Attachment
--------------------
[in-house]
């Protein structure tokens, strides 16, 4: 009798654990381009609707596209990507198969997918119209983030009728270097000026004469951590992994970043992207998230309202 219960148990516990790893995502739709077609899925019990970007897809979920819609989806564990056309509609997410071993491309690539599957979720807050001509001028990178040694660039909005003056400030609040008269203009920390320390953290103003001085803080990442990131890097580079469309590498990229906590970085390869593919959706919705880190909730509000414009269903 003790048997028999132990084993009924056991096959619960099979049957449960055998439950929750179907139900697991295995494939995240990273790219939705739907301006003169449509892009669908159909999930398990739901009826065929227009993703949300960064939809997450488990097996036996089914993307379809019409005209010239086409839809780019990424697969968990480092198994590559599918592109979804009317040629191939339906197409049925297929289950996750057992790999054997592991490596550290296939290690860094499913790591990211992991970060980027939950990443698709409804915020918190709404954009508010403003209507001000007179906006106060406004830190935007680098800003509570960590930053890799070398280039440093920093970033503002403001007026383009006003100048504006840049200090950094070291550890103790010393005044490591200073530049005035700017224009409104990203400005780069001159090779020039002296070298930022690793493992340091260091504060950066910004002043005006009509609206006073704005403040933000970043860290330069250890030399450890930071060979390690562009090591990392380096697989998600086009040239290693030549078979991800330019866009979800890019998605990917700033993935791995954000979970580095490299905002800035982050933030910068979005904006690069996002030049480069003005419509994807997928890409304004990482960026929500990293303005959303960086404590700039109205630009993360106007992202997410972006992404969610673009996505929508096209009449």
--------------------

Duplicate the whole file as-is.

[in-house]
């Protein structure tokens, strides 16, 4: 009798654990381009609707596209990507198969997918119209983030009728270097000026004469951590992994970043992207998230309202 219960148990516990790893995502739709077609899925019990970007897809979920819609989806564990056309509609997410071993491309690539599957979720807050001509001028990178040694660039909005003056400030609040008269203009920390320390953290103003001085803080990442990131890097580079469309590498990229906590970085390869593919959706919705880190909730509000414009269903 003790048997028999132990084993009924056991096959619960099979049957449960055998439950929750179907139900697991295995494939995240990273790219939705739907301006003169449509892009669908159909999930398990739901009826065929227009993703949300960064939809997450488990097996036996089914993307379809019409005209010239086409839809780019990424697969968990480092198994590559599918592109979804009317040629191939339906197409049925297929289950996750057992790999054997592991490596550290296939290690860094499913790591990211992991970060980027939950990443698709409804915020918190709404954009508010403003209507001000007179906006106060406004830190935007680098800003509570960590930053890799070398280039440093920093970033503002403001007026383009006003100048504006840049200090950094070291550890103790010393005044490591200073530049005035700017224009409104990203400005780069001159090779020039002296070298930022690793493992340091260091504060950066910004002043005006009509609206006073704005403040933000970043860290330069250890030399450890930071060979390690562009090591990392380096697989998600086009040239290693030549078979991800330019866009979800890019998605990917700033993935791995954000979970580095490299905002800035982050933030910068979005904006690069996002030049480069003005419509994807997928890409304004990482960026929500990293303005959303960086404590700039109205630009993360106007992202997410972006992404969610673009996505929508096209009449």